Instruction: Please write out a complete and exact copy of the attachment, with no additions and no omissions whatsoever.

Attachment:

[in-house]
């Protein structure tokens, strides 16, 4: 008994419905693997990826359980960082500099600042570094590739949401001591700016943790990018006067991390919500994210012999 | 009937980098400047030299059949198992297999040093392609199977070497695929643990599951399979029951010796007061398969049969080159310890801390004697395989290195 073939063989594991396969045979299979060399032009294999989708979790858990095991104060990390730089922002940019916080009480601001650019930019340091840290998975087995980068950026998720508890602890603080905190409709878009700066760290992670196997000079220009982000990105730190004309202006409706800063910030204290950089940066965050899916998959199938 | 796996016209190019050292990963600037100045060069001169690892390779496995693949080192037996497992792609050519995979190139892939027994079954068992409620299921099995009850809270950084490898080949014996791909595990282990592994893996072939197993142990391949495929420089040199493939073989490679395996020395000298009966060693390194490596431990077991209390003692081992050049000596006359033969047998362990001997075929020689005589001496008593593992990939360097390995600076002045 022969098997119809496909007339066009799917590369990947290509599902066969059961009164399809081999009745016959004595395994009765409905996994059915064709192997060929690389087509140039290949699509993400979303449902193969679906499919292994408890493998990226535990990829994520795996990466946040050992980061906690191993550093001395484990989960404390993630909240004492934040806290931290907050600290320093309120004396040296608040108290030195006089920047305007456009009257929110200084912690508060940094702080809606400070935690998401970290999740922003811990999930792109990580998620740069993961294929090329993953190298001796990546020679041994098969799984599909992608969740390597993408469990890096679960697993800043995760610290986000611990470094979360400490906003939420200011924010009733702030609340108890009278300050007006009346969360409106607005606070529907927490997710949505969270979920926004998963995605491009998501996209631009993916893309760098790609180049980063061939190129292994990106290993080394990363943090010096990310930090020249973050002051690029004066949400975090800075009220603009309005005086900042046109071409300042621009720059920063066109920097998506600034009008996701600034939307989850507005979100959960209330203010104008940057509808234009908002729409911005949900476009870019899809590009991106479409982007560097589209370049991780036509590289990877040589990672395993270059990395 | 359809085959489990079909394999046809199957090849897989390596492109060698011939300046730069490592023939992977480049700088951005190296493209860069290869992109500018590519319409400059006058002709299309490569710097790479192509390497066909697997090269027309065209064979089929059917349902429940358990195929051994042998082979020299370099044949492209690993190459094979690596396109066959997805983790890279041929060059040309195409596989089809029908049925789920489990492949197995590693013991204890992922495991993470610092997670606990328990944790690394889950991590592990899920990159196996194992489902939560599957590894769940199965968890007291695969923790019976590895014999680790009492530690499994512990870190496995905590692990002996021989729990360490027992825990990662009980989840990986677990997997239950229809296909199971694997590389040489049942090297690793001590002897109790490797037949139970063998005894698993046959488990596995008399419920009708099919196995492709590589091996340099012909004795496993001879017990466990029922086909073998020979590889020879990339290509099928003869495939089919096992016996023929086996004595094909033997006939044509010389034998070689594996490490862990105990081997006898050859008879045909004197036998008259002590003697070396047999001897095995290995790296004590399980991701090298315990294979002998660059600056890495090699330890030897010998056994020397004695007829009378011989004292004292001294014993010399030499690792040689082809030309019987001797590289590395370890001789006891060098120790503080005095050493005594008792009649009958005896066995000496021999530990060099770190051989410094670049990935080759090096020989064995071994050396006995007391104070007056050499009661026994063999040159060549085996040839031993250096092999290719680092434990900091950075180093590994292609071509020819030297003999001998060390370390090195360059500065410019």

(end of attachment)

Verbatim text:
[in-house]
């Protein structure tokens, strides 16, 4: 008994419905693997990826359980960082500099600042570094590739949401001591700016943790990018006067991390919500994210012999 | 009937980098400047030299059949198992297999040093392609199977070497695929643990599951399979029951010796007061398969049969080159310890801390004697395989290195 073939063989594991396969045979299979060399032009294999989708979790858990095991104060990390730089922002940019916080009480601001650019930019340091840290998975087995980068950026998720508890602890603080905190409709878009700066760290992670196997000079220009982000990105730190004309202006409706800063910030204290950089940066965050899916998959199938 | 796996016209190019050292990963600037100045060069001169690892390779496995693949080192037996497992792609050519995979190139892939027994079954068992409620299921099995009850809270950084490898080949014996791909595990282990592994893996072939197993142990391949495929420089040199493939073989490679395996020395000298009966060693390194490596431990077991209390003692081992050049000596006359033969047998362990001997075929020689005589001496008593593992990939360097390995600076002045 022969098997119809496909007339066009799917590369990947290509599902066969059961009164399809081999009745016959004595395994009765409905996994059915064709192997060929690389087509140039290949699509993400979303449902193969679906499919292994408890493998990226535990990829994520795996990466946040050992980061906690191993550093001395484990989960404390993630909240004492934040806290931290907050600290320093309120004396040296608040108290030195006089920047305007456009009257929110200084912690508060940094702080809606400070935690998401970290999740922003811990999930792109990580998620740069993961294929090329993953190298001796990546020679041994098969799984599909992608969740390597993408469990890096679960697993800043995760610290986000611990470094979360400490906003939420200011924010009733702030609340108890009278300050007006009346969360409106607005606070529907927490997710949505969270979920926004998963995605491009998501996209631009993916893309760098790609180049980063061939190129292994990106290993080394990363943090010096990310930090020249973050002051690029004066949400975090800075009220603009309005005086900042046109071409300042621009720059920063066109920097998506600034009008996701600034939307989850507005979100959960209330203010104008940057509808234009908002729409911005949900476009870019899809590009991106479409982007560097589209370049991780036509590289990877040589990672395993270059990395 | 359809085959489990079909394999046809199957090849897989390596492109060698011939300046730069490592023939992977480049700088951005190296493209860069290869992109500018590519319409400059006058002709299309490569710097790479192509390497066909697997090269027309065209064979089929059917349902429940358990195929051994042998082979020299370099044949492209690993190459094979690596396109066959997805983790890279041929060059040309195409596989089809029908049925789920489990492949197995590693013991204890992922495991993470610092997670606990328990944790690394889950991590592990899920990159196996194992489902939560599957590894769940199965968890007291695969923790019976590895014999680790009492530690499994512990870190496995905590692990002996021989729990360490027992825990990662009980989840990986677990997997239950229809296909199971694997590389040489049942090297690793001590002897109790490797037949139970063998005894698993046959488990596995008399419920009708099919196995492709590589091996340099012909004795496993001879017990466990029922086909073998020979590889020879990339290509099928003869495939089919096992016996023929086996004595094909033997006939044509010389034998070689594996490490862990105990081997006898050859008879045909004197036998008259002590003697070396047999001897095995290995790296004590399980991701090298315990294979002998660059600056890495090699330890030897010998056994020397004695007829009378011989004292004292001294014993010399030499690792040689082809030309019987001797590289590395370890001789006891060098120790503080005095050493005594008792009649009958005896066995000496021999530990060099770190051989410094670049990935080759090096020989064995071994050396006995007391104070007056050499009661026994063999040159060549085996040839031993250096092999290719680092434990900091950075180093590994292609071509020819030297003999001998060390370390090195360059500065410019």